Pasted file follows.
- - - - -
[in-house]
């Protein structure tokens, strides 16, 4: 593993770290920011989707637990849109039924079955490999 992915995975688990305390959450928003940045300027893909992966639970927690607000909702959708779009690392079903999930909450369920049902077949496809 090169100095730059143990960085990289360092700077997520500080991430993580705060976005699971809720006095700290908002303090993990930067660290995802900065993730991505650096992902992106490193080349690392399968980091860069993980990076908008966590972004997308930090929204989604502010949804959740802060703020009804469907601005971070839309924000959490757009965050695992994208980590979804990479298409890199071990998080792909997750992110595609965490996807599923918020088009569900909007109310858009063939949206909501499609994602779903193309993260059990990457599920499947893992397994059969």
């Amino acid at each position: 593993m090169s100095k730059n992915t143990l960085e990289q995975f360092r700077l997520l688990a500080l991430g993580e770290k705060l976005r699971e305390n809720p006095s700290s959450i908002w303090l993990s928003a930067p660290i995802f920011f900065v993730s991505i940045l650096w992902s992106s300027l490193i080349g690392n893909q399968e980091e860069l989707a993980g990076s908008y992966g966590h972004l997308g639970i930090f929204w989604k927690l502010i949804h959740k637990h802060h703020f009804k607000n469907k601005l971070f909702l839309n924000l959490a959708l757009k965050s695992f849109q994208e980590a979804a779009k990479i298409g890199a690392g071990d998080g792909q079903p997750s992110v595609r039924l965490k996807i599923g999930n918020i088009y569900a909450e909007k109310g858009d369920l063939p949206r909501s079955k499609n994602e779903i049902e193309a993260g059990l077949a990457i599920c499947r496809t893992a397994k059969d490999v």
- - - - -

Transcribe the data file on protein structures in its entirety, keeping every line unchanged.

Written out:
[in-house]
């Protein structure tokens, strides 16, 4: 593993770290920011989707637990849109039924079955490999 992915995975688990305390959450928003940045300027893909992966639970927690607000909702959708779009690392079903999930909450369920049902077949496809 090169100095730059143990960085990289360092700077997520500080991430993580705060976005699971809720006095700290908002303090993990930067660290995802900065993730991505650096992902992106490193080349690392399968980091860069993980990076908008966590972004997308930090929204989604502010949804959740802060703020009804469907601005971070839309924000959490757009965050695992994208980590979804990479298409890199071990998080792909997750992110595609965490996807599923918020088009569900909007109310858009063939949206909501499609994602779903193309993260059990990457599920499947893992397994059969």
């Amino acid at each position: 593993m090169s100095k730059n992915t143990l960085e990289q995975f360092r700077l997520l688990a500080l991430g993580e770290k705060l976005r699971e305390n809720p006095s700290s959450i908002w303090l993990s928003a930067p660290i995802f920011f900065v993730s991505i940045l650096w992902s992106s300027l490193i080349g690392n893909q399968e980091e860069l989707a993980g990076s908008y992966g966590h972004l997308g639970i930090f929204w989604k927690l502010i949804h959740k637990h802060h703020f009804k607000n469907k601005l971070f909702l839309n924000l959490a959708l757009k965050s695992f849109q994208e980590a979804a779009k990479i298409g890199a690392g071990d998080g792909q079903p997750s992110v595609r039924l965490k996807i599923g999930n918020i088009y569900a909450e909007k109310g858009d369920l063939p949206r909501s079955k499609n994602e779903i049902e193309a993260g059990l077949a990457i599920c499947r496809t893992a397994k059969d490999v």